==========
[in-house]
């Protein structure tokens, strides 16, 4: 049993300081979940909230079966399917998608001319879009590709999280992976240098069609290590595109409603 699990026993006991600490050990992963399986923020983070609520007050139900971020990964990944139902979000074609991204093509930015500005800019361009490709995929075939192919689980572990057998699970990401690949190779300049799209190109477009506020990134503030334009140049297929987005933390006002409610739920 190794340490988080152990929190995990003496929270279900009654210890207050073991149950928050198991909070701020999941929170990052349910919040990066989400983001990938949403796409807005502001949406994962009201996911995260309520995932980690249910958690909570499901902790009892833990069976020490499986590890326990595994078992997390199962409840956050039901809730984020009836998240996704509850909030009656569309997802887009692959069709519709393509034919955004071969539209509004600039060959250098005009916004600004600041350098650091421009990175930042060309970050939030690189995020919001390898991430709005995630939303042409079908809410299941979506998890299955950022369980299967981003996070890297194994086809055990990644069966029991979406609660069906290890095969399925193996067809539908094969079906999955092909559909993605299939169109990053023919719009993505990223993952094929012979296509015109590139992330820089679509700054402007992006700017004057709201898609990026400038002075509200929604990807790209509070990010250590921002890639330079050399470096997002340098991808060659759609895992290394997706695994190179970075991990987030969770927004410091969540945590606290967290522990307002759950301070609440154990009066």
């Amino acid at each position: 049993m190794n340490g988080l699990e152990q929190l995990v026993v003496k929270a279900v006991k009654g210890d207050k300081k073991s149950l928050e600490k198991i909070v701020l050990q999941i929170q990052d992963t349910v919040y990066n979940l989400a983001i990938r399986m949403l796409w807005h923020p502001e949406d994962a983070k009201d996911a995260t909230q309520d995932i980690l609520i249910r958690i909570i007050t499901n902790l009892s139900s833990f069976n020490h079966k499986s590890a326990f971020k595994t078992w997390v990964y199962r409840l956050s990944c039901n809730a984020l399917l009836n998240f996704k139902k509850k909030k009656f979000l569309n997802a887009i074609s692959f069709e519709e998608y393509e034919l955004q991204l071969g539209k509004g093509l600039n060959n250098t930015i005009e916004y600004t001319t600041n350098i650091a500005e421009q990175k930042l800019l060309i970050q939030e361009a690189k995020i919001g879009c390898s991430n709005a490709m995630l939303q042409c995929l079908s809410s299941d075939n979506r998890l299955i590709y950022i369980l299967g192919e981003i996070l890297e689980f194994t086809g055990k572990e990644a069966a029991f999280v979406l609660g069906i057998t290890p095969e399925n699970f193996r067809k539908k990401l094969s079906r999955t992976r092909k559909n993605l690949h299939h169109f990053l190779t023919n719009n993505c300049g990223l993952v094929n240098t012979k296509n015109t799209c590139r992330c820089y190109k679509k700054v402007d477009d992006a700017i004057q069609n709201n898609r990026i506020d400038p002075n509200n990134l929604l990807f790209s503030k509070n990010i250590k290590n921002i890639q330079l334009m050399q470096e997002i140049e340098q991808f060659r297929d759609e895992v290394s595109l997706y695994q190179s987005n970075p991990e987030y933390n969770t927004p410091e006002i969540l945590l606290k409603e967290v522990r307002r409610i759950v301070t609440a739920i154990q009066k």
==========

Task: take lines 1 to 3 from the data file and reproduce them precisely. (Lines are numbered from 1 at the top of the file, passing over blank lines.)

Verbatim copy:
[in-house]
């Protein structure tokens, strides 16, 4: 049993300081979940909230079966399917998608001319879009590709999280992976240098069609290590595109409603 699990026993006991600490050990992963399986923020983070609520007050139900971020990964990944139902979000074609991204093509930015500005800019361009490709995929075939192919689980572990057998699970990401690949190779300049799209190109477009506020990134503030334009140049297929987005933390006002409610739920 190794340490988080152990929190995990003496929270279900009654210890207050073991149950928050198991909070701020999941929170990052349910919040990066989400983001990938949403796409807005502001949406994962009201996911995260309520995932980690249910958690909570499901902790009892833990069976020490499986590890326990595994078992997390199962409840956050039901809730984020009836998240996704509850909030009656569309997802887009692959069709519709393509034919955004071969539209509004600039060959250098005009916004600004600041350098650091421009990175930042060309970050939030690189995020919001390898991430709005995630939303042409079908809410299941979506998890299955950022369980299967981003996070890297194994086809055990990644069966029991979406609660069906290890095969399925193996067809539908094969079906999955092909559909993605299939169109990053023919719009993505990223993952094929012979296509015109590139992330820089679509700054402007992006700017004057709201898609990026400038002075509200929604990807790209509070990010250590921002890639330079050399470096997002340098991808060659759609895992290394997706695994190179970075991990987030969770927004410091969540945590606290967290522990307002759950301070609440154990009066």
């Amino acid at each position: 049993m190794n340490g988080l699990e152990q929190l995990v026993v003496k929270a279900v006991k009654g210890d207050k300081k073991s149950l928050e600490k198991i909070v701020l050990q999941i929170q990052d992963t349910v919040y990066n979940l989400a983001i990938r399986m949403l796409w807005h923020p502001e949406d994962a983070k009201d996911a995260t909230q309520d995932i980690l609520i249910r958690i909570i007050t499901n902790l009892s139900s833990f069976n020490h079966k499986s590890a326990f971020k595994t078992w997390v990964y199962r409840l956050s990944c039901n809730a984020l399917l009836n998240f996704k139902k509850k909030k009656f979000l569309n997802a887009i074609s692959f069709e519709e998608y393509e034919l955004q991204l071969g539209k509004g093509l600039n060959n250098t930015i005009e916004y600004t001319t600041n350098i650091a500005e421009q990175k930042l800019l060309i970050q939030e361009a690189k995020i919001g879009c390898s991430n709005a490709m995630l939303q042409c995929l079908s809410s299941d075939n979506r998890l299955i590709y950022i369980l299967g192919e981003i996070l890297e689980f194994t086809g055990k572990e990644a069966a029991f999280v979406l609660g069906i057998t290890p095969e399925n699970f193996r067809k539908k990401l094969s079906r999955t992976r092909k559909n993605l690949h299939h169109f990053l190779t023919n719009n993505c300049g990223l993952v094929n240098t012979k296509n015109t799209c590139r992330c820089y190109k679509k700054v402007d477009d992006a700017i004057q069609n709201n898609r990026i506020d400038p002075n509200n990134l929604l990807f790209s503030k509070n990010i250590k290590n921002i890639q330079l334009m050399q470096e997002i140049e340098q991808f060659r297929d759609e895992v290394s595109l997706y695994q190179s987005n970075p991990e987030y933390n969770t927004p410091e006002i969540l945590l606290k409603e967290v522990r307002r409610i759950v301070t609440a739920i154990q009066k």